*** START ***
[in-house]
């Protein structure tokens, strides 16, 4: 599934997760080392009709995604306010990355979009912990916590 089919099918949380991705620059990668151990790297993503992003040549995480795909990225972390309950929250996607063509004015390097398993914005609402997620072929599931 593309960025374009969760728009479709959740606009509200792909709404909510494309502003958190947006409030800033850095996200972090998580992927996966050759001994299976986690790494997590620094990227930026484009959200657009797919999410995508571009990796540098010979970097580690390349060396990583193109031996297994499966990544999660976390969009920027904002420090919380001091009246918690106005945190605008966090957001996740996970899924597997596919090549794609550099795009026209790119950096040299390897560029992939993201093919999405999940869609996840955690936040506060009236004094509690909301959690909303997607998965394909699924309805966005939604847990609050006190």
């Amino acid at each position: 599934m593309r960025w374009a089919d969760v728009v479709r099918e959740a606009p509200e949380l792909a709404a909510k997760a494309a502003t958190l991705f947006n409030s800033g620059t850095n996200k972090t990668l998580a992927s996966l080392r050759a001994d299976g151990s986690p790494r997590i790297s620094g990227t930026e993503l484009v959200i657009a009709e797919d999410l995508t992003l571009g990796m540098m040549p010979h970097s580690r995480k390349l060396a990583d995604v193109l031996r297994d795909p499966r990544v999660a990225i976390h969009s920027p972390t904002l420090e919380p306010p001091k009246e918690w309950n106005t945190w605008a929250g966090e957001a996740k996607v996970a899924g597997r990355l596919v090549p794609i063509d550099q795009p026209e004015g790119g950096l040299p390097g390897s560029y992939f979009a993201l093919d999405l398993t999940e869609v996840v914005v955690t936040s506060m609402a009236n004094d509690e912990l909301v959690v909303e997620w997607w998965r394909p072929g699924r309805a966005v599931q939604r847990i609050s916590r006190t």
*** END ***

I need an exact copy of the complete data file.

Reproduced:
[in-house]
């Protein structure tokens, strides 16, 4: 599934997760080392009709995604306010990355979009912990916590 089919099918949380991705620059990668151990790297993503992003040549995480795909990225972390309950929250996607063509004015390097398993914005609402997620072929599931 593309960025374009969760728009479709959740606009509200792909709404909510494309502003958190947006409030800033850095996200972090998580992927996966050759001994299976986690790494997590620094990227930026484009959200657009797919999410995508571009990796540098010979970097580690390349060396990583193109031996297994499966990544999660976390969009920027904002420090919380001091009246918690106005945190605008966090957001996740996970899924597997596919090549794609550099795009026209790119950096040299390897560029992939993201093919999405999940869609996840955690936040506060009236004094509690909301959690909303997607998965394909699924309805966005939604847990609050006190």
């Amino acid at each position: 599934m593309r960025w374009a089919d969760v728009v479709r099918e959740a606009p509200e949380l792909a709404a909510k997760a494309a502003t958190l991705f947006n409030s800033g620059t850095n996200k972090t990668l998580a992927s996966l080392r050759a001994d299976g151990s986690p790494r997590i790297s620094g990227t930026e993503l484009v959200i657009a009709e797919d999410l995508t992003l571009g990796m540098m040549p010979h970097s580690r995480k390349l060396a990583d995604v193109l031996r297994d795909p499966r990544v999660a990225i976390h969009s920027p972390t904002l420090e919380p306010p001091k009246e918690w309950n106005t945190w605008a929250g966090e957001a996740k996607v996970a899924g597997r990355l596919v090549p794609i063509d550099q795009p026209e004015g790119g950096l040299p390097g390897s560029y992939f979009a993201l093919d999405l398993t999940e869609v996840v914005v955690t936040s506060m609402a009236n004094d509690e912990l909301v959690v909303e997620w997607w998965r394909p072929g699924r309805a966005v599931q939604r847990i609050s916590r006190t």